Several big banks are making changes in the ranks of their top deposit-gathering executives, but it's unclear whether the shifts will heighten risk or yield rewards in the tenuous funding game.

TD Bank and Huntington Bancshares Inc. have hired high-level deposit executives in the last two months, and recruiters said that at least four other banking companies are in the market to fill key posts.

Some laud the moves as efforts to infuse new blood and fresh perspective into what traditionally has been a commodity business. Others express concern that such shifts could hinder banks' ability to compete for billions of deposit dollars that may be in play from the ongoing industry shakeout and, inevitably, a flight of funds from balance sheets back to the stock market.

Robert Voth, a partner in the financial services practice at the executive search firm CTPartners, said, "Banks have a once-in-a-generation opportunity for deposit gathering, but there is a massive lack of talent leading" that business. Among the 20 biggest banks, the top deposit executive, on average, has been in their current post about three years, he said. "It is pretty amazing."

Aaron Fine, a partner in the retail and business banking practice at Oliver Wyman Group, a New York management consulting unit of Marsh & McLennan Cos., said current deposit executives are going to have their hands full. "Over the next six to 18 months there will be unprecedented challenges understanding deposit flows and finding ways to get them or risk losing them," he said.

Opportunities could abound, some say, as a result of the maturation of deposits that National City Corp., Wachovia Corp., and Washington Mutual Inc. brought in last year with high rates to improve liquidity. Each sold to stronger competitors that are unlikely to keep high rates that often topped 4%, observers said. Average rates for one-year certificates of deposit from mid-January to late May were below 1.7%, according to Market Rates Insight.

Theo Moumtzidis, a managing vice president at First Manhattan Consulting Group, said he believes that more than $40 billion in deposits could run off from those acquisitions. "Even more money could be in play," he said. "There is a lot of mobility to deposits right now."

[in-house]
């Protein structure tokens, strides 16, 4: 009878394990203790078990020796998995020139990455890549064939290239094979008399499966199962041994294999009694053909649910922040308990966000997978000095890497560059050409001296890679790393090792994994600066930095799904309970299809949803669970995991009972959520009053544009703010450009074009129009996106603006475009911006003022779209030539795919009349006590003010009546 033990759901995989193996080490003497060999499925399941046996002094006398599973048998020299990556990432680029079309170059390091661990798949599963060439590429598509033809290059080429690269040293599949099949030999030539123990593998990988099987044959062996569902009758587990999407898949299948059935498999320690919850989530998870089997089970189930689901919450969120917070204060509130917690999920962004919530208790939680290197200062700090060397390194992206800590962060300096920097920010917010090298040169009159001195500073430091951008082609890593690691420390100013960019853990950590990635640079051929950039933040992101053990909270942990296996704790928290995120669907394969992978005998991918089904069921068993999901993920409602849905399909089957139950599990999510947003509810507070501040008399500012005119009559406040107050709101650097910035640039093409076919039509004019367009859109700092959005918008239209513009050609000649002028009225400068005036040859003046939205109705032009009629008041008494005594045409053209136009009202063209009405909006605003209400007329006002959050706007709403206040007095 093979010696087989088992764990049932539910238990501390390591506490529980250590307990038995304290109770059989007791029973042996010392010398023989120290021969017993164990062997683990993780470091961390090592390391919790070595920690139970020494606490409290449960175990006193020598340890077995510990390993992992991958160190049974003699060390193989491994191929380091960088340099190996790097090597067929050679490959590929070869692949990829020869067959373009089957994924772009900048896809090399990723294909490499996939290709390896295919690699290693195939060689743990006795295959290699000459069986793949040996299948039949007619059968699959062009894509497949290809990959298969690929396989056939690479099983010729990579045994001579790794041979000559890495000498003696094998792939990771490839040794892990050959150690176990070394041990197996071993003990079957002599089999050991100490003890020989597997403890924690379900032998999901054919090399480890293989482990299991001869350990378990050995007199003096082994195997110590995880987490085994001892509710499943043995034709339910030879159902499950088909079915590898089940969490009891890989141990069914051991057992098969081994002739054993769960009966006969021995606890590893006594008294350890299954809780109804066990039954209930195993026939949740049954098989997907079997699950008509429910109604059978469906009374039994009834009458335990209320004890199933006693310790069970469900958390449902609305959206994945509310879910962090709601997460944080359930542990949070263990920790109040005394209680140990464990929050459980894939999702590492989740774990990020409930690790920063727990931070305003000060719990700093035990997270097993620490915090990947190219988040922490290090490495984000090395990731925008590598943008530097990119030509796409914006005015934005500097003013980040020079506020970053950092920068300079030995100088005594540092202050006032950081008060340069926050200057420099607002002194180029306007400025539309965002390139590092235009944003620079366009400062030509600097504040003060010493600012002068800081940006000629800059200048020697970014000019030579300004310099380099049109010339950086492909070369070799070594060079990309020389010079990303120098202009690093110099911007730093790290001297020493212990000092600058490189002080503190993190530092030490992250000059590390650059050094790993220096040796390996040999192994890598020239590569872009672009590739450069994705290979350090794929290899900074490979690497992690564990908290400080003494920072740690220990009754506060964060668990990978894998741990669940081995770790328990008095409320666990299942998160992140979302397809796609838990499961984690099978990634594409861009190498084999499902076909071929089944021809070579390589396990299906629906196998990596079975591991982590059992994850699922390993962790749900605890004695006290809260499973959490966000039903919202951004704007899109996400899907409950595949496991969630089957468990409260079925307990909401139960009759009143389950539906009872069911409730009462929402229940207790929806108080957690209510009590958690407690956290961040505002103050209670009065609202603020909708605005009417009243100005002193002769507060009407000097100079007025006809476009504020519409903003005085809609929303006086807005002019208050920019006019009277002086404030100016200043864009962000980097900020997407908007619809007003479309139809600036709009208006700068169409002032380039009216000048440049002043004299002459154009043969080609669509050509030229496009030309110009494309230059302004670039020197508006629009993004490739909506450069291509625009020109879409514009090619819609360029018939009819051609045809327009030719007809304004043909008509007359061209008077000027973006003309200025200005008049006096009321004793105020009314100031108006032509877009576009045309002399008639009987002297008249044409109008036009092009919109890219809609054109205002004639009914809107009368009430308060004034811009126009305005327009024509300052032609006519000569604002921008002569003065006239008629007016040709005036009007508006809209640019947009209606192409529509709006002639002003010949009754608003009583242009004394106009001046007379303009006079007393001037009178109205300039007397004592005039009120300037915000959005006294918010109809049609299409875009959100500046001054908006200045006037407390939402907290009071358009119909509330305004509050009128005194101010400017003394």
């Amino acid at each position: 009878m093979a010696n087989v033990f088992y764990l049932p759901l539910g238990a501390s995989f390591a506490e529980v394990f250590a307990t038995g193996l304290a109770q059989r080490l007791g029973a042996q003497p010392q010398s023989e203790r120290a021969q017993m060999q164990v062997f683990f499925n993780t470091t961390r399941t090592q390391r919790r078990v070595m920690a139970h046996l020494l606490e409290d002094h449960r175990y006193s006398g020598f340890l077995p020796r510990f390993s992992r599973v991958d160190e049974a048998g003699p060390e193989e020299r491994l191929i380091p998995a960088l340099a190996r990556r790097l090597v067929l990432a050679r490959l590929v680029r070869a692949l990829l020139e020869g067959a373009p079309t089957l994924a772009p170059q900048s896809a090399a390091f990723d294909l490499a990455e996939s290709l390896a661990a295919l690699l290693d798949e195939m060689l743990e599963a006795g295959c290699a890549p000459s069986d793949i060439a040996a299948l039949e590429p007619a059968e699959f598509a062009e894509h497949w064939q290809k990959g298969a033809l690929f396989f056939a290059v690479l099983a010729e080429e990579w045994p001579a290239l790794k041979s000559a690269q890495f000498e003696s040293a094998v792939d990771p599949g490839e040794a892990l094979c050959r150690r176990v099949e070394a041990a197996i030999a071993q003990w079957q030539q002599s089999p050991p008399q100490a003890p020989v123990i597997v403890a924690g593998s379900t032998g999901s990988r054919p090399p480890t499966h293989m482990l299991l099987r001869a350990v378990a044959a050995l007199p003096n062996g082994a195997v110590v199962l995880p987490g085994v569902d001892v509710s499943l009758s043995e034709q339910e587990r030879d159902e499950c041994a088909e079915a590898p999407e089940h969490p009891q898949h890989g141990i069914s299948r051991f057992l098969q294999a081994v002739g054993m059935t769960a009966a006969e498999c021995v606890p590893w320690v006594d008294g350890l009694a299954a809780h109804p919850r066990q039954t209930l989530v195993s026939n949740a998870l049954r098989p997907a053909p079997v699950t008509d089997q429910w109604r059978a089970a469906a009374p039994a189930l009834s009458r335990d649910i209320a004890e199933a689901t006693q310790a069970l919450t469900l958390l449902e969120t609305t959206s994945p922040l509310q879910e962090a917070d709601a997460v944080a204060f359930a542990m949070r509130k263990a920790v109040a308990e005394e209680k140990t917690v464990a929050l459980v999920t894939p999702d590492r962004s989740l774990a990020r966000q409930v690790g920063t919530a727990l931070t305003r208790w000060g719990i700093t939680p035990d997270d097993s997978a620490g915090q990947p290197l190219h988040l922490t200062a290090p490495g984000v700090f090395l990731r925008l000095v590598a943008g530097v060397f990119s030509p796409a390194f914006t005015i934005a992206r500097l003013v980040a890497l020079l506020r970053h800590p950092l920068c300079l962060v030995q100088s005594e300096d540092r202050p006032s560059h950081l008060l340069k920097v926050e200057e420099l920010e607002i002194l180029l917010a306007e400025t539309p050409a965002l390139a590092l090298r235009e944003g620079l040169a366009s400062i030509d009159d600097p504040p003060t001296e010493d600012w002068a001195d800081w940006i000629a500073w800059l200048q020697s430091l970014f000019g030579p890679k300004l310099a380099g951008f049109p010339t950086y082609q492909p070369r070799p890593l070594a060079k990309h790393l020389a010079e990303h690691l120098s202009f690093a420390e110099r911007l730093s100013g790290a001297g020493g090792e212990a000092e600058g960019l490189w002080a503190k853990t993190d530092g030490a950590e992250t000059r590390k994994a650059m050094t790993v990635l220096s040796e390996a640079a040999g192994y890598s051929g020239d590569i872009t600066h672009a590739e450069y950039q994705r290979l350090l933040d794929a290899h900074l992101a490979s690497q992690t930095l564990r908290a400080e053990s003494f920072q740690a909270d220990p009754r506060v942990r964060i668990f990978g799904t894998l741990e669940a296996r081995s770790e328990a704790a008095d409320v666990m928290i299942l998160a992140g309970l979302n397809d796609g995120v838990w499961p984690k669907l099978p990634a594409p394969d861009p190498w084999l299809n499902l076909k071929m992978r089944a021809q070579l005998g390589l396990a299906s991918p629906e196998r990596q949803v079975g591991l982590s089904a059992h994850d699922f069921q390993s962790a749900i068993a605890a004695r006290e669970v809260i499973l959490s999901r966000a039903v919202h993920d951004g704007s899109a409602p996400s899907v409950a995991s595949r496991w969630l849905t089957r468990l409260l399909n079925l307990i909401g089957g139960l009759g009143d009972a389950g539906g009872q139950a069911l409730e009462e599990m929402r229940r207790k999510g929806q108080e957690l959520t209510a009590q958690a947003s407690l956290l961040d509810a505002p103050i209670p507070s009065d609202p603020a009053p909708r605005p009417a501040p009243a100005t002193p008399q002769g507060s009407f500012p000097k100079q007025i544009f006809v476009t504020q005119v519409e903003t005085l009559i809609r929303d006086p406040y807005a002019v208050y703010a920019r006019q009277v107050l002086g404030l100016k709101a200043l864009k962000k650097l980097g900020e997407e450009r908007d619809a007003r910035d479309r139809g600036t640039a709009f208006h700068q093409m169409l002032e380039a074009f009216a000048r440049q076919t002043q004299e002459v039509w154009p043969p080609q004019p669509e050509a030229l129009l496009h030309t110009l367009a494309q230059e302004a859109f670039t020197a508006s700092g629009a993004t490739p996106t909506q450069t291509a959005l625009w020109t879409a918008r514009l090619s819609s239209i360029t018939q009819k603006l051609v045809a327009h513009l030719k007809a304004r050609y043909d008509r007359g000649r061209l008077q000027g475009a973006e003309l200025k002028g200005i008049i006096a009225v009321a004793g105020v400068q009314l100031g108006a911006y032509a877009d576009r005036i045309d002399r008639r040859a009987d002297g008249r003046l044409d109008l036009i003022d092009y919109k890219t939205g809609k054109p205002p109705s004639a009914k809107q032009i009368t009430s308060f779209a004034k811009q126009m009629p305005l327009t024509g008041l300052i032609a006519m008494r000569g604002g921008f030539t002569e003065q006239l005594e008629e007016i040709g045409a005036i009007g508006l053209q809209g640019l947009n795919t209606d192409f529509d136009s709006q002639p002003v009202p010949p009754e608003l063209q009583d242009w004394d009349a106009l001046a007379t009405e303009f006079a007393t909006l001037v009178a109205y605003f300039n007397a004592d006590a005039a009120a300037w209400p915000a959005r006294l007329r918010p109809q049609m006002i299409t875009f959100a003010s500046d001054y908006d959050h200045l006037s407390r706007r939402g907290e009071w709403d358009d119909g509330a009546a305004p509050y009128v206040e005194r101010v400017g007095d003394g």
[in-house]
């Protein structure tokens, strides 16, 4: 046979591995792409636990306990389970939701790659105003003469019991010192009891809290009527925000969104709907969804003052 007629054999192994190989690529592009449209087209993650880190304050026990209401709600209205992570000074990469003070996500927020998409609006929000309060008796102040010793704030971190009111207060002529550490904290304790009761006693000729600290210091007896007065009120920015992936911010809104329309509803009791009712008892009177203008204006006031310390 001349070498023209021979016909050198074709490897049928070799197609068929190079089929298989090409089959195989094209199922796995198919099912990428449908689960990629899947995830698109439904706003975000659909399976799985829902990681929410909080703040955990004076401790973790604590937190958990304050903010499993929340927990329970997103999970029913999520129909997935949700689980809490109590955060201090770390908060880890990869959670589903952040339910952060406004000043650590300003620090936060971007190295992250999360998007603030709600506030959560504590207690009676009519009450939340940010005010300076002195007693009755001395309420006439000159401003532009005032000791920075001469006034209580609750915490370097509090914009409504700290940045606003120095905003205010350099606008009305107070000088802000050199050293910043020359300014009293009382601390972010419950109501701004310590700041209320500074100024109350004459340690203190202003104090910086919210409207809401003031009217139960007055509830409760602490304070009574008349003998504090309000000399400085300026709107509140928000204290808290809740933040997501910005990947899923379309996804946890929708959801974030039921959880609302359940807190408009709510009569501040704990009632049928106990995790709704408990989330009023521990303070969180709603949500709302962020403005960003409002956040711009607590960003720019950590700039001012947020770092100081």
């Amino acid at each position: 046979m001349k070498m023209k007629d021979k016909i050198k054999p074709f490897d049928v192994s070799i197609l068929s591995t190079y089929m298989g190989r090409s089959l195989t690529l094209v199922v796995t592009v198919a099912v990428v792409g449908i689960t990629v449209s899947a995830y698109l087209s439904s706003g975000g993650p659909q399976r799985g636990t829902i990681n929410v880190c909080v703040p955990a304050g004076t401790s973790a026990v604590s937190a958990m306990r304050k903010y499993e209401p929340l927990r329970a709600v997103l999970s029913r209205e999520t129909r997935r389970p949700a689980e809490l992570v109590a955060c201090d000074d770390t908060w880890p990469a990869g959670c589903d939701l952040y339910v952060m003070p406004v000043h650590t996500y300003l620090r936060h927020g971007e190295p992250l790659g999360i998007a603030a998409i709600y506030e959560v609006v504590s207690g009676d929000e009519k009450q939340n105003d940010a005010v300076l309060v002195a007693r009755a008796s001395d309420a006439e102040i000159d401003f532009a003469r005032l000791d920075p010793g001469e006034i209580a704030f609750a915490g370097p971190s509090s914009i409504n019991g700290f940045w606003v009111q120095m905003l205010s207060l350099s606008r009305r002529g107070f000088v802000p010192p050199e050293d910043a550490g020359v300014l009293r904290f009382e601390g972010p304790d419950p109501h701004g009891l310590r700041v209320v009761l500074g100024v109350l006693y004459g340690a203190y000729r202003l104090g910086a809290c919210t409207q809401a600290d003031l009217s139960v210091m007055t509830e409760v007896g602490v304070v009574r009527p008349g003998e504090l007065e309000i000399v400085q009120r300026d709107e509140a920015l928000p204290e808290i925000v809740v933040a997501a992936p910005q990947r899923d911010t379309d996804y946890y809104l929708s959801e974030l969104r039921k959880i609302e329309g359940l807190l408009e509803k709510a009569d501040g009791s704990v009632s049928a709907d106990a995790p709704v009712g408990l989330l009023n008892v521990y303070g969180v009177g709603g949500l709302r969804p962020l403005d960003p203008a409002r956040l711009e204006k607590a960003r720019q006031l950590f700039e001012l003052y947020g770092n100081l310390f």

Fine said he also expects some deposits to slowly move away from deposit products to wealth managers as the economy and stock market recovers. Noting the 52 bank and thrift failures through July 6, Fine said there will continue to be a "flight to quality as people have concerns about the possibility of more institutions failing."

Earlier this year, Kelly King, the chief executive of BB&T Corp. in Winston-Salem, N.C., characterized the fluidity of deposits snagged from buying failed institutions this way: "as sticky as clean water."

That brings leadership into question as several banks usher in new deposit personnel. TD Bank, a unit of Toronto-Dominion Bank, last month hired former Wamu executive Nandita Bakhshi as manager of deposit and payment product management. Huntington in May brought on David Schamer, formerly at Nat City, to serve as deposit product pricing and fee director.

On the upside, the executives have long-standing ties to retail banking, and connections to big banks that had large deposit bases before the housing collapse and subsequent financial crisis. But there are also risks to having executives with short tenures at their current employers, observers said.

"What is the strategy to bringing in and keeping funds?" Voth asked. "The bigger question is how do you implement that strategy when the deposit organizations are quickly turning over?"

P. Andrew Will, the executive vice president of product management at KeyCorp, has enjoyed one of the longer tenures in his post as he closes in on his fifth anniversary at the Cleveland company. Will said he is convinced that having a lengthier tenure at Key after coming over from Wells Fargo & Co. in 2004 has given him an advantage over new additions at competitors.

Will said the deposit business usually runs on a five- to seven-year cycle, and that new executives often need six months to learn the bank, territory and customer base.

With longevity, he said, "you learn what works and what doesn't," particularly determining if a customer is a candidate for more services or is simply chasing high rates. "You also learn the personalities and behavior of your competitors and the importance of market share," he added.

To be sure, not everyone prefers maintaining the status quo. Some experts argue that bringing in new executives will boost the promotion of new products and delivery channels.

Rod Taylor, the senior partner in the Atlanta executive search firm Taylor & Co., said deposit gathering "is driven to a far greater degree by the rapid sophistication of technology," creating a need for new blood. "This is a younger person's game," he said. "The dark side of the digital divide begins at 50, and younger executives can think much more creatively about analytics, marketing and the customer relationship."

One way or another, it will take some time to fully measure the results, observers agreed. Though each bank reports its deposit levels quarterly, the next deep dive into the numbers comes in the fall when the Federal Deposit Insurance Corp. releases data as of June 30. Regardless, observers will be scrutinizing the numbers, bringing more attention to those running the deposit operations.

"This is an exciting time for a lot of deposit executives, because they are again in the spotlight," Fine said.

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